Johnson named dean; Taylor honored; Evensen wins awards
Johnson named dean at UCLA
Tracy Johnson, a professor of molecular, cell, and developmental biology at the University of California, Los Angeles, has been appointed dean of the division of life sciences in the UCLA College, effective Sept. 1.
Johnson, who holds the Keith and Cecilia Terasaki presidential endowed chair, has been a UCLA faculty member since 2013 and has served as associate dean for inclusive excellence in the division of life sciences since 2015. Before coming to UCLA, she was a member of the UC San Diego biological sciences faculty. She earned her bachelor’s degree in biochemistry and cell biology at UC San Diego and her doctorate in biochemistry and molecular biology at UC Berkeley. She was a Jane Coffin Childs postdoctoral fellow at the California Institute of Technology.
Johnson’s research focuses on understanding the mechanisms of gene regulation, particularly RNA splicing, chromatin modification and the intersection between these reactions.
A Howard Hughes Medical Institute professor, Johnson also started the UCLA-HHMI Pathways to Success program for students from diverse backgrounds in STEM fields. She is the principal investigator for an HHMI grant aimed at promoting greater access and success for students studying life sciences who transfer from community colleges.
Johnson has served as a permanent member and then chair of a National Institute of General Medical Sciences study section, is a member of the National Cancer Institute Board of Scientific Counselors, and serves on the executive board of the Society of HHMI Professors. At UCLA, she is the chair and director of the biomedical research minor and a member of the UCLA Human Pluripotent Stem Cell Research Oversight committee.
Taylor among Diverse’s top 35
Diverse magazine has named Erika Taylor, an associate professor of chemistry, environmental studies and integrative sciences and faculty director of the McNair Program at Wesleyan University, one of its 2020 top 35 women in higher education.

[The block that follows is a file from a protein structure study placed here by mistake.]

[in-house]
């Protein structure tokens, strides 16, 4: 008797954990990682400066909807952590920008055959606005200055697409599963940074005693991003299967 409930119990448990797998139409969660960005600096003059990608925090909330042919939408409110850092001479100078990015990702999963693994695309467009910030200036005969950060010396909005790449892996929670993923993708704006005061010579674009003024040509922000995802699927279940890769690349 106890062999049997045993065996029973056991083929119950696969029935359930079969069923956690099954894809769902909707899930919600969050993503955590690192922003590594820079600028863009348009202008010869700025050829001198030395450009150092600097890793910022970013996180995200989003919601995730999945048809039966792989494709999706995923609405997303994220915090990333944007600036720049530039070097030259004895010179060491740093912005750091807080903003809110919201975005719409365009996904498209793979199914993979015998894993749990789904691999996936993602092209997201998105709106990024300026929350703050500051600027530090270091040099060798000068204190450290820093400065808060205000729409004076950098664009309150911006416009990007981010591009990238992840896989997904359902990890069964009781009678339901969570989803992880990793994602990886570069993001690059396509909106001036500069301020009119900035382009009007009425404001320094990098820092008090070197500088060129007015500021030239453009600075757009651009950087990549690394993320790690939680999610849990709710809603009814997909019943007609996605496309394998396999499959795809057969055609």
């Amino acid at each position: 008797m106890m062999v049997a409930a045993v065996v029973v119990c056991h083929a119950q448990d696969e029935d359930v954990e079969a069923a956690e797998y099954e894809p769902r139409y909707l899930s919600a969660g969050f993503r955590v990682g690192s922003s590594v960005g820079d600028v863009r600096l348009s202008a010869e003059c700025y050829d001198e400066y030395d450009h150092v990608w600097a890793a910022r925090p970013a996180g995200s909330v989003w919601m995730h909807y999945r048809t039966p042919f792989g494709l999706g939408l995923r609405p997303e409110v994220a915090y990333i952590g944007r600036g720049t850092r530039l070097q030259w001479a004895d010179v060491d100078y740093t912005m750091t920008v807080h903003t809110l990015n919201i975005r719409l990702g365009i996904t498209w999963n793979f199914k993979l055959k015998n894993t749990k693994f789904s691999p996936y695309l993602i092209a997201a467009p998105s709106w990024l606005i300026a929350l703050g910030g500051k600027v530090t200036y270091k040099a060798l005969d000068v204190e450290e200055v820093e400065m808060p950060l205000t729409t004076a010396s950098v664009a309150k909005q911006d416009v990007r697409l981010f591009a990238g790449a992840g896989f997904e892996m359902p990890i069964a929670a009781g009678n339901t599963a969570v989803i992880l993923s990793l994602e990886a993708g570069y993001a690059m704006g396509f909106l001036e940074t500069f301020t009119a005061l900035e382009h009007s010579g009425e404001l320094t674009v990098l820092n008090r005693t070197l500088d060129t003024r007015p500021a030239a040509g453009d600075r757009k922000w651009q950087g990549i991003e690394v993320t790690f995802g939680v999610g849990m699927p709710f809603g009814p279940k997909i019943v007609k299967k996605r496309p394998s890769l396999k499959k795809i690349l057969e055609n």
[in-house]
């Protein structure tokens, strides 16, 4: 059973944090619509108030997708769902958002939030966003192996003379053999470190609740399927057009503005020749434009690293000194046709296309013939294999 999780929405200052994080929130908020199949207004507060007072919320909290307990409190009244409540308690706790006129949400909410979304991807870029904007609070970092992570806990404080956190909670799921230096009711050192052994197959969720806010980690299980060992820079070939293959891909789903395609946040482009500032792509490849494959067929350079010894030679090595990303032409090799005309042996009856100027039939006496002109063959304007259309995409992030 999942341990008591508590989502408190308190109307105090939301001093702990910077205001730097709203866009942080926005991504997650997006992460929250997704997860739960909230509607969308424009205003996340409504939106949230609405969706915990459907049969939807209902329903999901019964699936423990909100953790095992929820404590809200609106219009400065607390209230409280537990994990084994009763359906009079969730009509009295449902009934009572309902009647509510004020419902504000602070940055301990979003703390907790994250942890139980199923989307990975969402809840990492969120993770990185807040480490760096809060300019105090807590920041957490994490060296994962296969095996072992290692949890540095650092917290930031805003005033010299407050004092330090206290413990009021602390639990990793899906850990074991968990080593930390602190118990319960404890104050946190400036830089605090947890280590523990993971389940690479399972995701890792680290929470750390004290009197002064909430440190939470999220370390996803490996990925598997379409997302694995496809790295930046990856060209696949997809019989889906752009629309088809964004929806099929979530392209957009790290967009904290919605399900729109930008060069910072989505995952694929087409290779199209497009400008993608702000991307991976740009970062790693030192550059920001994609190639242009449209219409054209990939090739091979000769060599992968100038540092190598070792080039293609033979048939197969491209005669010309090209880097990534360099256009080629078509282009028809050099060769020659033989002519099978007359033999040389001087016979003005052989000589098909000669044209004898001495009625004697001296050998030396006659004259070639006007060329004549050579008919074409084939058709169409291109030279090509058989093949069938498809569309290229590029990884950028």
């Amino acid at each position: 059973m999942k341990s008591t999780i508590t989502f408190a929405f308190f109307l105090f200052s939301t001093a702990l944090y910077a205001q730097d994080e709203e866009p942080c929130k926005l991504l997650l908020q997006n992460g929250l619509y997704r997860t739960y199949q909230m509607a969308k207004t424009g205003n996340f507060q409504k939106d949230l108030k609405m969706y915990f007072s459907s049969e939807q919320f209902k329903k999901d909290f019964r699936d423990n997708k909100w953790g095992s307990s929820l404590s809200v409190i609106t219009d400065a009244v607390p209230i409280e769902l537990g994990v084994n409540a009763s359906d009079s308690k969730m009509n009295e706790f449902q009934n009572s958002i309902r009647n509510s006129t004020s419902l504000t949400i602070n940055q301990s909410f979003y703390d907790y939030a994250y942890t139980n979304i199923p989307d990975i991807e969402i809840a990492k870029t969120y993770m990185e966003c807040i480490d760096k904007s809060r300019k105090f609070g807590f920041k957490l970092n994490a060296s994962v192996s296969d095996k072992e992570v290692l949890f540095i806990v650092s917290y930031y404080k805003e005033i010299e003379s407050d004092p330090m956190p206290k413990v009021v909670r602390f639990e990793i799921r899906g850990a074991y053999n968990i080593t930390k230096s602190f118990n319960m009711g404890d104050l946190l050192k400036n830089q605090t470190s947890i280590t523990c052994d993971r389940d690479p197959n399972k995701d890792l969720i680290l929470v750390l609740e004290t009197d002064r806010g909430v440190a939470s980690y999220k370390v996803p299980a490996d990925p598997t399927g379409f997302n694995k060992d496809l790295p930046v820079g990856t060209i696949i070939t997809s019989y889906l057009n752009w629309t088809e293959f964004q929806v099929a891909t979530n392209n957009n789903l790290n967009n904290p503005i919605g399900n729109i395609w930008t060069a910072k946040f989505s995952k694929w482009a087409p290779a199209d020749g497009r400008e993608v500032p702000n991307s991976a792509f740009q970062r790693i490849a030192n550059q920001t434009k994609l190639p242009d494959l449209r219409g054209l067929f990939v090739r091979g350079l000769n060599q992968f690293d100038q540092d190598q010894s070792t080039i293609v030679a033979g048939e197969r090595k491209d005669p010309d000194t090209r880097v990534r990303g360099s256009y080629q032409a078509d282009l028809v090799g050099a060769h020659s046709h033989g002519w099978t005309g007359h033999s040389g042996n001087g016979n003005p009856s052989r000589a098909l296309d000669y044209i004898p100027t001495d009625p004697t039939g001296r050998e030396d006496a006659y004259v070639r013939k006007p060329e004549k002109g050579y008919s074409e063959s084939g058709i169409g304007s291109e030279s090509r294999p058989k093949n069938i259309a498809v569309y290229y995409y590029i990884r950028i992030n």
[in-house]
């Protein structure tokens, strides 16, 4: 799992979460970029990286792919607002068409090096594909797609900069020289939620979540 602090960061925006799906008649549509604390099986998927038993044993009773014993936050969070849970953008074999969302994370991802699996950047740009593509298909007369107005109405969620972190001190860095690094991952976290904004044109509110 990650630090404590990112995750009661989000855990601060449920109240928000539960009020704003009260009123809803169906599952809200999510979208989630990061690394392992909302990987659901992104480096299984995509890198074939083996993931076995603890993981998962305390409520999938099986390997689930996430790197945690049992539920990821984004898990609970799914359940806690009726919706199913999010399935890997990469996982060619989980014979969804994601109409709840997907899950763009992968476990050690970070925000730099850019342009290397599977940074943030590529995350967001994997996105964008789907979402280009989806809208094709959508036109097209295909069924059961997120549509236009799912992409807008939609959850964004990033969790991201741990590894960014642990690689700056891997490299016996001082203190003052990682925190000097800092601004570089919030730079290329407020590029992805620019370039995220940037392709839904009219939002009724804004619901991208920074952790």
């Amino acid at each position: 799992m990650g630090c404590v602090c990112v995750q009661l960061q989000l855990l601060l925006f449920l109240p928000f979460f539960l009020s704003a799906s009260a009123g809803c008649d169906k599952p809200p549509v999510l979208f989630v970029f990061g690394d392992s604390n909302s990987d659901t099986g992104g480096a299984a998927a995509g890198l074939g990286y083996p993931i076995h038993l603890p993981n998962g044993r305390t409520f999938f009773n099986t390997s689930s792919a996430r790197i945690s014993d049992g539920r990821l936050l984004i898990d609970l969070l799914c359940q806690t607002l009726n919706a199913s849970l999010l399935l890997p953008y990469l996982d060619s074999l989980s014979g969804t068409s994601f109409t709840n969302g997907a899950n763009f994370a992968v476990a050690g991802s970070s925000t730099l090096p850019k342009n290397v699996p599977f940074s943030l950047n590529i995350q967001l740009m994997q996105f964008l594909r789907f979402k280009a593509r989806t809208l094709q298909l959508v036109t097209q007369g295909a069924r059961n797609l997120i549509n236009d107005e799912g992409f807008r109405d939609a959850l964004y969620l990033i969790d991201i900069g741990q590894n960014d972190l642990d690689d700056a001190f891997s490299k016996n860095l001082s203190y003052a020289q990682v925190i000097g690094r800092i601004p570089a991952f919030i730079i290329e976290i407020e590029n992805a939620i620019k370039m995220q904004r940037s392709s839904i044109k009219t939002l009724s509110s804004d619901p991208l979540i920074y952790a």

As the faculty director of Wesleyan’s Ronald E. McNair Post-Baccalaureate Program since 2018, Taylor works with students from underrepresented groups to help them succeed in postgraduate education. Women and other underrepresented students have comprised more than three-quarters of her 75 lab members to date.
Taylor’s research focuses on enzyme mechanism determination, gene function assignment, transition-state and mechanism-based inhibitor design, and directed evolution of enzyme function. Her lab takes a multidisciplinary approach to investigating problems, seeking ways to exploit enzymes found in nature to perform reactions that will advance the fields of chemistry and medicine.
Taylor holds a bachelor’s degree in chemistry with honors from the University of Michigan at Ann Arbor and a Ph.D. in chemistry from the University of Illinois at Urbana–Champaign. She did her postdoctoral research at Albert Einstein College of Medicine. She joined the Wesleyan faculty in 2007.
Founded in 1984 as Black Issues In Higher Education, Diverse: Issues in High Education is a source for news and information on educating people of color and other underrepresented groups. The magazine wrote that Taylor “has been a passionate advocate for diversity, lending time and energy to provide opportunities in science for female, minority and low-income students.”
Student chapter president Evensen wins awards
Claire Evensen, a college senior who graduated from the University of Wisconsin–Madison in May with a degree in biochemistry and mathematics, is taking a string of honors along with her.
Evensen served as president of the ASBMB Student Chapter at UW-Madison. Her research in ASBMB member Thomas Record’s lab focused on the biophysics of transcription initiation by RNA polymerase.
At graduation, the university announced that Evensen had received the Teddy Kubly Award for Comprehensive Undergraduate Excellence, a $2,000 prize honoring students who have shown personal initiative, high academic achievement, leadership and communication skills, and financial self-support. This is the latest in a long series of awards for Evensen, including Goldwater, Astronaut and Marshall scholarships. She was also a finalist for a Rhodes scholarship.
Evensen’s next step will be to attend the University of Oxford for a master’s program in mathematical modeling and scientific computing.
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To celebrate our three journals going open access, we invited readers to share their moments of discovery in science. Here are two honorable mentions.
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Although untrained in science, Antonie van Leeuwenhoek became the greatest lens-maker of his day, discovered microscopic life forms and is known today as the “father of microbiology.”